Beginning on Friday 21 February 2020, The Telegraph published a series of articles about the voluntary carbon market, including one titled “Carbon offsetting may be a gold mine in the West – but in Madagascar, sapphires are the real prize.”
Verra’s CEO David Antonioli sent a Letter to the Editor of The Telegraph with the following text:
The series of articles on carbon offsetting published in The Telegraph starting on 21 February 2020 reflects a gross misunderstanding of the underlying rules governing carbon offsets. Many of these details were shared with Ms. Dixon prior to publication, but unfortunately were not incorporated or taken into account.
The overall objective of carbon offset projects is to drive finance towards activities that reduce greenhouse gas (GHG) emissions or sequester carbon from the atmosphere (a.k.a., carbon removals). In the context of forest conservation projects such as the Ankeniheny-Zahamena Corridor (CAZ) project in eastern Madagascar, carbon finance seeks to provide an economic alternative to practices that would otherwise destroy the forest, such as slash-and-burn agriculture and illegal mining. When local communities are incentivized to keep the forest standing, they can generate carbon credits and use the revenues from their sale to earn sustainable livelihoods. Giving people and their communities this alternative can directly address the main drivers of deforestation.
In the case of the CAZ project, as pointed out by Conservation International, both the carbon credits sold in the past and the current revenues received from multilateral arrangements have been sufficient to counteract unsustainable small-scale agriculture. The fact that the revenues the communities have received for conserving the forest cannot compete with what they are receiving for mining sapphires is an unfortunate reflection of what our economy values, but it has not affected the overall success of the project in providing an alternative source of income to individuals and resulted in forest conservation.
One of the articles casts doubt on the validity of credits issued from the CAZ project because of deforestation that occurred after the credits were issued. This clearly indicates a lack of understanding about how carbon credits are certified under the Verified Carbon Standard (VCS) Program (which Verra manages). Specifically, carbon credits issued by the VCS Program (Verified Carbon Units, or VCUs) are only issued for emission reductions or removals when a project owner has demonstrated that a forest has been conserved and data supporting that claim (e.g., on-site measurements of plots) has been audited by an independent third-party auditor against a baseline rate of deforestation (i.e., what would have otherwise have occurred). The VCS Program does not issue what are called ex ante credits, which are a promise that an emission reduction will materialize in the future. As a result, the credits from the CAZ project represent real and permanent emission reductions.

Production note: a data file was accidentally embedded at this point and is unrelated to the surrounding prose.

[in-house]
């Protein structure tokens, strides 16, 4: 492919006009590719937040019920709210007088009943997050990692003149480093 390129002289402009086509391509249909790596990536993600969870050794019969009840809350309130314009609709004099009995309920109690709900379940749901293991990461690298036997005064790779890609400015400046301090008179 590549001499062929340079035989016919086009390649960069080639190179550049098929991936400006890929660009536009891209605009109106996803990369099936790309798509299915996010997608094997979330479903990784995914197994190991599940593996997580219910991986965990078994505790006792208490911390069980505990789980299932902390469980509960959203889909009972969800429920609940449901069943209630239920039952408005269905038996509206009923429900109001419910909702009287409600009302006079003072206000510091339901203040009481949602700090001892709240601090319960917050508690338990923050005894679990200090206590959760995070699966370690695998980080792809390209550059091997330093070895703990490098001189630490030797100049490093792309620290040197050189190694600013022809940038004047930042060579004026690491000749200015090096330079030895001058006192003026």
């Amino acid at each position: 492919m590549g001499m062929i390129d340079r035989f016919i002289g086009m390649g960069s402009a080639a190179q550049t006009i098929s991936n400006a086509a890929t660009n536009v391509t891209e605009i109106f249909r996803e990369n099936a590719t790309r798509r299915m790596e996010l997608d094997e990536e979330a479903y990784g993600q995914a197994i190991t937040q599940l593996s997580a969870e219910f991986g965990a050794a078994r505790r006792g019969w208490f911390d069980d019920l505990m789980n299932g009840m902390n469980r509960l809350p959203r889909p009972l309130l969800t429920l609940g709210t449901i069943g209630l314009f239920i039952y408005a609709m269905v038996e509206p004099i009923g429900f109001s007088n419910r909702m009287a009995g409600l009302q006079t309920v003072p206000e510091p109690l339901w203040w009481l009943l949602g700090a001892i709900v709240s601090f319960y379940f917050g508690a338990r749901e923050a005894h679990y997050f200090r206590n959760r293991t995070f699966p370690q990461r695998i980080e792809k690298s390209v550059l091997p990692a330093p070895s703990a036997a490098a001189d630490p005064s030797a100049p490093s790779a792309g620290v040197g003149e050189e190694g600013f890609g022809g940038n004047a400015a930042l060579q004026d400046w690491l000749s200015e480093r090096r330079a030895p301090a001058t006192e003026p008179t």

In addition, it is important to understand how the VCS Program addresses reversals (i.e., if the carbon stocks in forests on which credits have previously been issued are emitted back into the atmosphere). The VCS Program requires all land-based (Agriculture, Forests and Other Land Use, or AFOLU) projects to set aside a risk-adjusted percentage of the achieved emission reductions and removals, and deposit them into a global buffer pool. These “buffer credits” are managed by Verra (not by the project owner) and are cancelled in cases where reversals (e.g., deforestation) take place. If and as reversals occur in any single project in the system, the carbon losses resulting from them are covered through the cancellation of an equivalent number of buffer credits from the buffer pool, thereby ensuring that all issued credits represent real and permanent emission reductions (or removals).
The CAZ project issued 430,000 VCUs for sale and was required to deposit a corresponding number of units (46,993) into the buffer account. Currently, the AFOLU buffer pool has 41,768,355 units, more than enough to cover any reversals the CAZ project could experience. Consequently, the VCUs from carbon offset projects such as the CAZ project represent real and permanent emission reductions that any buyer can trust.
We provided a similar explanation to Ms. Dixon prior to the publication of this series. Unfortunately, very little of this information was included. As a result, your series is perpetuating a skewed perspective and The Telegraph is failing to uphold sound journalistic practices where reporters present different perspectives to explain events and the world at large. We appreciate that the rules of GHG programs can be complicated, but it is imperative that reporters writing stories about climate change and carbon offsets understand them. We face a critical juncture in the fight against runaway climate change, and incorrect and incomplete reporting can undermine innovative and effective ways being used to provide solutions that address this important problem.
I would like to offer a webinar for your staff where we can explain how carbon offsets work, and delve into the rules and requirements of the VCS Program.